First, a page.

“We had some resistance to the name initially, but after several years, the name became very recognizable,” said Ken Horne, founder of Virginia College. Horne and his wife, Ann, began working in the career college field in the early 1970s. “When we got to a point where we could change the name, we didn’t want to. Some people say, ‘Why would I want to go to Virginia to go to school?’ and we have to keep selling the fact that it is a local entity and not an entity in Virginia.”

In 1992, the Hornes opened a branch campus in Birmingham, Ala. A year later, another one opened in Huntsville, Ala. In 1995, the main campus was relocated from Salem, Va. to Birmingham, Ala. Last fall, the Jackson campus opened. Other southeastern cities, with a population base of around half a million, are being considered next. A site in Austin, Texas is also high on the list of possibilities, he said.

“We’ve been treated so royally since we’ve come to Jackson that we joked about moving our headquarters here,” said Horne.

The college’s academic focus is primarily on computer training for business and technology, Milstead said.

“Even though 80% of our courses are computer-related, specializing in various levels of certification, we also offer medical office administration and paralegal programs,” he said.

The college is set up on an open enrollment quarter system rather than a traditional semester system. New classes begin every six to 12 weeks, and programs range from 12 to 30 months, depending on the major field of study.

“Right now, we have about 150 students, and expect to double that by fall,” Horne said. “About 55% of enrollment at our Alabama schools is from referrals. Once students find us, they know we have good people and good programs. We’re one of very few schools that are academic partners with Novel, Microsoft and Cisco.”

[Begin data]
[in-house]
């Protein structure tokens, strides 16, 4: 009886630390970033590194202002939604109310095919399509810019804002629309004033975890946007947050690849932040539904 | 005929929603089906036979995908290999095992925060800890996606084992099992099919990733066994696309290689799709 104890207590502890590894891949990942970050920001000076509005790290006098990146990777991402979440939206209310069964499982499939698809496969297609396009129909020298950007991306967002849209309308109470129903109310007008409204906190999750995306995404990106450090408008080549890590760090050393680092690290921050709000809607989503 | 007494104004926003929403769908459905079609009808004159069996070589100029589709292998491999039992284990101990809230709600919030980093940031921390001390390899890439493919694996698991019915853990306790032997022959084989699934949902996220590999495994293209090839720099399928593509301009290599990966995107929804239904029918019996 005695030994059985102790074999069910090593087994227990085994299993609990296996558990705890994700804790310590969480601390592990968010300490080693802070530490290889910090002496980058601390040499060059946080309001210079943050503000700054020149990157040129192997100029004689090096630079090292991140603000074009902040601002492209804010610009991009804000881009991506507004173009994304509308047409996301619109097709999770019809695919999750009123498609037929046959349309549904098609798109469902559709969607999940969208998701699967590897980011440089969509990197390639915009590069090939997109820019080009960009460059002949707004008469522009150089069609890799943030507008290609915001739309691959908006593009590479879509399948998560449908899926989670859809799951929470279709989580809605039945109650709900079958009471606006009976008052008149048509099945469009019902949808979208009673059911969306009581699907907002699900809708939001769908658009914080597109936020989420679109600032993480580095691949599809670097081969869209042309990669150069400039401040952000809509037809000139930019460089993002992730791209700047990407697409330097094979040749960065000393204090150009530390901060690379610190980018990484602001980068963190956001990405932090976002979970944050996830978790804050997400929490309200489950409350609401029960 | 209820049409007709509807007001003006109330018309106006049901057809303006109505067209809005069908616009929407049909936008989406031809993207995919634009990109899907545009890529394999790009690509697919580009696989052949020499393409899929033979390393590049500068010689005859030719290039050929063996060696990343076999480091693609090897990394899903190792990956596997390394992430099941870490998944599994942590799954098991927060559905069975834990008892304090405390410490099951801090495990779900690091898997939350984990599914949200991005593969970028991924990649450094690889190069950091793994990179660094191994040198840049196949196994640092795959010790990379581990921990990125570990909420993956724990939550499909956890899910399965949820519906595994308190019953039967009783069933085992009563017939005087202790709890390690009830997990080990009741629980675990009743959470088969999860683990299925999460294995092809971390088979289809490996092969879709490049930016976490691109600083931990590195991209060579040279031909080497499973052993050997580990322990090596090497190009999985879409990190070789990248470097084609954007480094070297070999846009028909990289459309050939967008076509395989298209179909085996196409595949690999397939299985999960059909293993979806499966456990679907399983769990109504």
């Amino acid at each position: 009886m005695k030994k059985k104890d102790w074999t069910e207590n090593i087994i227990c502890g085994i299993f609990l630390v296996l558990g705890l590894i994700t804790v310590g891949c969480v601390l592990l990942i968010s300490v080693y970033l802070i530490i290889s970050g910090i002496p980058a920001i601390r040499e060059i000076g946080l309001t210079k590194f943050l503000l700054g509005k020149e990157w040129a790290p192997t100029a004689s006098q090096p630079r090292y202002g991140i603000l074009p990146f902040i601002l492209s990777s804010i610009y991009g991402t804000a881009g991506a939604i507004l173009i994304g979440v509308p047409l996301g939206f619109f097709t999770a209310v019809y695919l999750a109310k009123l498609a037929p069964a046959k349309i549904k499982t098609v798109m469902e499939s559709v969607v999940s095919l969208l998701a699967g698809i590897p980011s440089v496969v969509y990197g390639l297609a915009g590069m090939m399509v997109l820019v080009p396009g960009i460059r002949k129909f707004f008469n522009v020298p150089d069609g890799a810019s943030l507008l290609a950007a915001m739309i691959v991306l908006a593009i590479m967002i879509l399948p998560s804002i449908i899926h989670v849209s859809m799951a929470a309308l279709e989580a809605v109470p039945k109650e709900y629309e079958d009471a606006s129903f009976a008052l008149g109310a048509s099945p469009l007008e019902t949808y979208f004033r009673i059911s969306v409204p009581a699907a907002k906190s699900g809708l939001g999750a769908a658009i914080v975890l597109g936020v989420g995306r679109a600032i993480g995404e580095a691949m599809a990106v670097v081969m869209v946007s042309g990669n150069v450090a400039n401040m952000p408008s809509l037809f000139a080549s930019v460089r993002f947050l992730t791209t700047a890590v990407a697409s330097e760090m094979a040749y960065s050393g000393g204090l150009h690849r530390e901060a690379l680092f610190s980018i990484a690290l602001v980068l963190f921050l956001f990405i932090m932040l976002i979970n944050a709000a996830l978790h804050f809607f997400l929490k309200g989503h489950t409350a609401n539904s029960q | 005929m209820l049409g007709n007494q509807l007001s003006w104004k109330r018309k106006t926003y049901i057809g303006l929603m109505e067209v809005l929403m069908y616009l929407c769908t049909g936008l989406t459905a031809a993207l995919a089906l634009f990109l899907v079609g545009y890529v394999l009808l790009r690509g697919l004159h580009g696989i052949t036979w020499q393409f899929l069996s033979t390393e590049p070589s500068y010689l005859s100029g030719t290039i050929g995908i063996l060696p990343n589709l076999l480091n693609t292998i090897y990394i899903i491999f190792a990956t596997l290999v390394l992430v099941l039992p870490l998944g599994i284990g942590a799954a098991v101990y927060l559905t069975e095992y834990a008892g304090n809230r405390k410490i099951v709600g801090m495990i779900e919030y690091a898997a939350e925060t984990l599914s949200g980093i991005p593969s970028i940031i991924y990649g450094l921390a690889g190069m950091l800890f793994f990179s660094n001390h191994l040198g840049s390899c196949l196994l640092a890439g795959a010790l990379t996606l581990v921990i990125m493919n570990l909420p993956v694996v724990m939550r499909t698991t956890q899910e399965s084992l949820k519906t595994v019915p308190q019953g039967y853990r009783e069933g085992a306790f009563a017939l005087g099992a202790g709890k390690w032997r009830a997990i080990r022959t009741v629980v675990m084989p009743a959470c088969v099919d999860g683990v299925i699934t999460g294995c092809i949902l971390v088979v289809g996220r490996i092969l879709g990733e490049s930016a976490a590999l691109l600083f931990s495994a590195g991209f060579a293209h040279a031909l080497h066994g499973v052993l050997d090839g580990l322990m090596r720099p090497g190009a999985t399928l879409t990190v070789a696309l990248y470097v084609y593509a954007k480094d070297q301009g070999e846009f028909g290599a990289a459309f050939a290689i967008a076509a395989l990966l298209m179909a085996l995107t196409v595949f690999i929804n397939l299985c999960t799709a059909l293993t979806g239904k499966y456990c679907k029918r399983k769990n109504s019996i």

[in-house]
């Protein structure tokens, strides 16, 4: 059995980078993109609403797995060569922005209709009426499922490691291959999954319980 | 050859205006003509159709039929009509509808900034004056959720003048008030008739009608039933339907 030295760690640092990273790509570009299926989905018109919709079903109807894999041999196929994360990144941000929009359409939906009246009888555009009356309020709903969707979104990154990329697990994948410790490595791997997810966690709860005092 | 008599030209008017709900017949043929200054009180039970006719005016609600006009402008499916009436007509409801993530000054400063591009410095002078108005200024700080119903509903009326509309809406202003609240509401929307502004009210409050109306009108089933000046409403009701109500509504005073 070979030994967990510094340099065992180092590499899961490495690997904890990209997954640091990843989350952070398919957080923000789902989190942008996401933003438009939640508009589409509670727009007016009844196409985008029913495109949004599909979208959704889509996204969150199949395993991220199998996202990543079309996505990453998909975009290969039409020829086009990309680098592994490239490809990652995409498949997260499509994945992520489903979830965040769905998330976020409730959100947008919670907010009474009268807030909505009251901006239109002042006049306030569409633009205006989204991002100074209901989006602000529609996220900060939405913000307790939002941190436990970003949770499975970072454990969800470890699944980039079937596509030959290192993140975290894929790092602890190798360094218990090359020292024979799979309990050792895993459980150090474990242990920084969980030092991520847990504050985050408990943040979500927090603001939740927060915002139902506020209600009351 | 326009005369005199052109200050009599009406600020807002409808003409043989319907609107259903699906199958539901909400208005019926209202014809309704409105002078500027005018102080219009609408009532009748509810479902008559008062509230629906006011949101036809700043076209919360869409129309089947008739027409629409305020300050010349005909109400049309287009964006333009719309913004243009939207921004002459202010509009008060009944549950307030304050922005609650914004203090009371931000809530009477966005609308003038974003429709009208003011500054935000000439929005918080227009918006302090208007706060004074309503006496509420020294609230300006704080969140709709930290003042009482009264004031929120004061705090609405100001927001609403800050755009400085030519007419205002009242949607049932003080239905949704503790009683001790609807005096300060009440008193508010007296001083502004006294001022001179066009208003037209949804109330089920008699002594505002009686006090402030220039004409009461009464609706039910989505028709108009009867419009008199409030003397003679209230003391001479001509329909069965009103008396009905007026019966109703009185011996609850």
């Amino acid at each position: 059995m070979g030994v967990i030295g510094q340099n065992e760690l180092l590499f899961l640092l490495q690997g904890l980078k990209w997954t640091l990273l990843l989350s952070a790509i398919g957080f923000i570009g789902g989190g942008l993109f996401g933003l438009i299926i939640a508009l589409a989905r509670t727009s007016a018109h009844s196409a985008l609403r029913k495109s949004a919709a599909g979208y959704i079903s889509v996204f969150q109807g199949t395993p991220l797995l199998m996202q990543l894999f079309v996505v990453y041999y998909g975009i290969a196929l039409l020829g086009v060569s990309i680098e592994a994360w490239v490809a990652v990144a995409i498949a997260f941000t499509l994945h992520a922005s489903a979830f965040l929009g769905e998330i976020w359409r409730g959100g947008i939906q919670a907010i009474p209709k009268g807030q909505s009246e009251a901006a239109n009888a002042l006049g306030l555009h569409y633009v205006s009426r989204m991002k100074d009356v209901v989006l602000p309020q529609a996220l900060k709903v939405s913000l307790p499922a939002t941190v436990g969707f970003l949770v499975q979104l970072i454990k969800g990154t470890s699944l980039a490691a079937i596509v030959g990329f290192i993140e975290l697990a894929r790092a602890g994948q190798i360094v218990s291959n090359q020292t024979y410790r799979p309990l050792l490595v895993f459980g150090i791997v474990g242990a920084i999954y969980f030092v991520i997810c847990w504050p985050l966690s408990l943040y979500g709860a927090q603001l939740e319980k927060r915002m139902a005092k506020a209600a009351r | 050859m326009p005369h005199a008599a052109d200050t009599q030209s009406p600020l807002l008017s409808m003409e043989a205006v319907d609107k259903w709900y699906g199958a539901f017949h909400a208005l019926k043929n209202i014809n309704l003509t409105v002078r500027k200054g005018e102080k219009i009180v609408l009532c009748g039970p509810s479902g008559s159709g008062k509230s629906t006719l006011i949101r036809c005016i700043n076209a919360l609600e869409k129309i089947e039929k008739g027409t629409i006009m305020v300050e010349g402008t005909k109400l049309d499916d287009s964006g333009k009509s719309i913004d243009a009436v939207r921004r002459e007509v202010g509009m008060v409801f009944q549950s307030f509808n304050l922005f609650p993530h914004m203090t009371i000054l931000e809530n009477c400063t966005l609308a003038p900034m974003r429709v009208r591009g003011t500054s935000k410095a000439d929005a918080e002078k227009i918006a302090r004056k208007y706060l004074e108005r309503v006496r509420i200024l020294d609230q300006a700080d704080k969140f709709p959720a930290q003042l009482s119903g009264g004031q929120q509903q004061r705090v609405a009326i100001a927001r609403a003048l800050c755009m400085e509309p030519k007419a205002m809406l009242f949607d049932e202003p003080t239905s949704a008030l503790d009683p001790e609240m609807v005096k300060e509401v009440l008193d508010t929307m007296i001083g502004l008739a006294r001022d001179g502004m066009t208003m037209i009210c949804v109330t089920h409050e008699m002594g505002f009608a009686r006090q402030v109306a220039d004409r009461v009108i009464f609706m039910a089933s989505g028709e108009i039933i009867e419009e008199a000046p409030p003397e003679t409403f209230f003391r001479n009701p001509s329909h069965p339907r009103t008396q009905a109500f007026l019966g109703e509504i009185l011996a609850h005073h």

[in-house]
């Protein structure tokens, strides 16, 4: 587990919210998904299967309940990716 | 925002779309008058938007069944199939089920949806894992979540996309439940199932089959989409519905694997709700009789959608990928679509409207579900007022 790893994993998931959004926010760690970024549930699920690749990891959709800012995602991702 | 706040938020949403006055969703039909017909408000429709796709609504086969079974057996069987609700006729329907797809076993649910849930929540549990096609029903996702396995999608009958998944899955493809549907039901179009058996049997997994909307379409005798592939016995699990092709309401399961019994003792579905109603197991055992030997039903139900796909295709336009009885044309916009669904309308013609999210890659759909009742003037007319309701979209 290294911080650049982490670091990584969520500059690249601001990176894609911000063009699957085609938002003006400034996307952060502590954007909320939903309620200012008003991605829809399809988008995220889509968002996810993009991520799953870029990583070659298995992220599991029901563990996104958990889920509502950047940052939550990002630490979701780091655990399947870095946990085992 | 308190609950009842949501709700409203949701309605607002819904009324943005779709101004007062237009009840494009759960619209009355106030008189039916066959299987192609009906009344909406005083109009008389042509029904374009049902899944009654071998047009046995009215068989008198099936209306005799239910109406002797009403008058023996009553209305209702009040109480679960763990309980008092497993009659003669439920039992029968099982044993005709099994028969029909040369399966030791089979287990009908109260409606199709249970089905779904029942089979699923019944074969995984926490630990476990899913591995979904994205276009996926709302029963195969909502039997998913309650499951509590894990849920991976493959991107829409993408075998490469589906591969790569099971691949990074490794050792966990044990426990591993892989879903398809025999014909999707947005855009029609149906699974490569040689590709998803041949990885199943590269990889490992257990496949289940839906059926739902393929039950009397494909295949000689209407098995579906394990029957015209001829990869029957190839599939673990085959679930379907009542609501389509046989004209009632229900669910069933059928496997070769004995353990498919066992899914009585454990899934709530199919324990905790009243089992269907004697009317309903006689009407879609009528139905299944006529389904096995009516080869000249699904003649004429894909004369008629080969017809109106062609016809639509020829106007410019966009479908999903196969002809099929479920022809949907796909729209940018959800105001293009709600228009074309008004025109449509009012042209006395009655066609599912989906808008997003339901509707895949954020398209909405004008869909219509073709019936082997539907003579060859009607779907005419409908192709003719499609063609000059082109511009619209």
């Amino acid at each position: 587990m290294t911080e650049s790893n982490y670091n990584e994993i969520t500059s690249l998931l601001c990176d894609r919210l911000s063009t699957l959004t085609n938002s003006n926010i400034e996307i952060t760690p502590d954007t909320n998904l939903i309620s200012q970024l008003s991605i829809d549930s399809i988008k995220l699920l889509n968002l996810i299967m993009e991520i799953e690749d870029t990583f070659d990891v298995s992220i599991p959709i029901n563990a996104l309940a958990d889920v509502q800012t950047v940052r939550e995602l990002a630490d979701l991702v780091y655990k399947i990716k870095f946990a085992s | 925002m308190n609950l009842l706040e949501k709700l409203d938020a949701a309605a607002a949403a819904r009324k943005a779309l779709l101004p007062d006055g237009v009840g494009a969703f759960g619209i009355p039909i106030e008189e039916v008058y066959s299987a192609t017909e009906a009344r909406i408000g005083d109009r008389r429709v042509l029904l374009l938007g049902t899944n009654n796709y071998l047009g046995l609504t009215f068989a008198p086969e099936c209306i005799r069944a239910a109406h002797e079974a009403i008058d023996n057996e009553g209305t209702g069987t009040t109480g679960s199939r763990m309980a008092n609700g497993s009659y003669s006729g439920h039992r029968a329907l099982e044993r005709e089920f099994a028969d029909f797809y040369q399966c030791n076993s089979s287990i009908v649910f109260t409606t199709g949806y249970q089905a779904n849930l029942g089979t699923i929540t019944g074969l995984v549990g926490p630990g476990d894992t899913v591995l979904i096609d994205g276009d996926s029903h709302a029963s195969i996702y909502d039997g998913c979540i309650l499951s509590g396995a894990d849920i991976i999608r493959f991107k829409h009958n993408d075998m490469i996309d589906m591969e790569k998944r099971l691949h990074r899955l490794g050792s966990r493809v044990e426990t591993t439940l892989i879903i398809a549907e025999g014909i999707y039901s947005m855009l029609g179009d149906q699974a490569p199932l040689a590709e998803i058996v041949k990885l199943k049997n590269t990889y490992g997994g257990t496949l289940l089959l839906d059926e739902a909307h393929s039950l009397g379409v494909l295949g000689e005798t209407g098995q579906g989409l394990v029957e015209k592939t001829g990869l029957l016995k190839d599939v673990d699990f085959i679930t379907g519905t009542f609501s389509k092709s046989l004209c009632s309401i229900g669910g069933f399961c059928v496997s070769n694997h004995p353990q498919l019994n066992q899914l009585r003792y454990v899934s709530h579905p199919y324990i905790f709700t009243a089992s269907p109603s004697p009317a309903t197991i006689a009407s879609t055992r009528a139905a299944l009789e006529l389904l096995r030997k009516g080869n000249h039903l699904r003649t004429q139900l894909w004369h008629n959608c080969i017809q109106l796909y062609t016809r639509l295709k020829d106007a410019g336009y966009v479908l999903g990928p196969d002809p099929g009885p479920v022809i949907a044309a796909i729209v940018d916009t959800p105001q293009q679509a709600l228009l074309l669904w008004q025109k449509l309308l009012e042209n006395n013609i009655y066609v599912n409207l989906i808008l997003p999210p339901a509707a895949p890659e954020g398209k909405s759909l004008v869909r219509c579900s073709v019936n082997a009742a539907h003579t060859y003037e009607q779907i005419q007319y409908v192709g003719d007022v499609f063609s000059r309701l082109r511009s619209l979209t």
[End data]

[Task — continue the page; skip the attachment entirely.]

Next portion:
Right now, Virginia College is looking for CAD instructors. “Our teacher pay scale is dictated by what the industry pays as opposed to what other educational institutions pay,” Milstead said.

Prescreening for applicants inside the admissions office on Interstate 55 in Jackson is a multiple-step process. When asked for an information packet, applicants are handed a courtesy interview information form to complete and may then talk to a counselor before more information is disclosed.

“Our tuition fees are higher than state schools because our total operating cost is paid by tuition,” Horne said. “State colleges get a certain dollar amount of subsidy per student. Obviously, we don’t have that. We do participate in student loan programs and have a financial aid office. Our tuition fees are higher than a state college but lower than a private college.”

Carolyn Boteler, a 21-year industry veteran who founded Jackson-based TempStaff in 1981 and recently added ExecuStaff, an employment service that specializes in the permanent placement of technical management, administrative and office support positions, said there has been a continually high demand for computer and technical support jobs.

“We would love to talk to anyone at Virginia College about those jobs,” she said. “Computer skills are very valuable in today’s workplace.”

Contact MBJ contributing writer Lynne Wilbanks Jeter at lwjeter@yahoo.com, mbj@msbusiness.com or (601) 364-1018.

About Lynne W. Jeter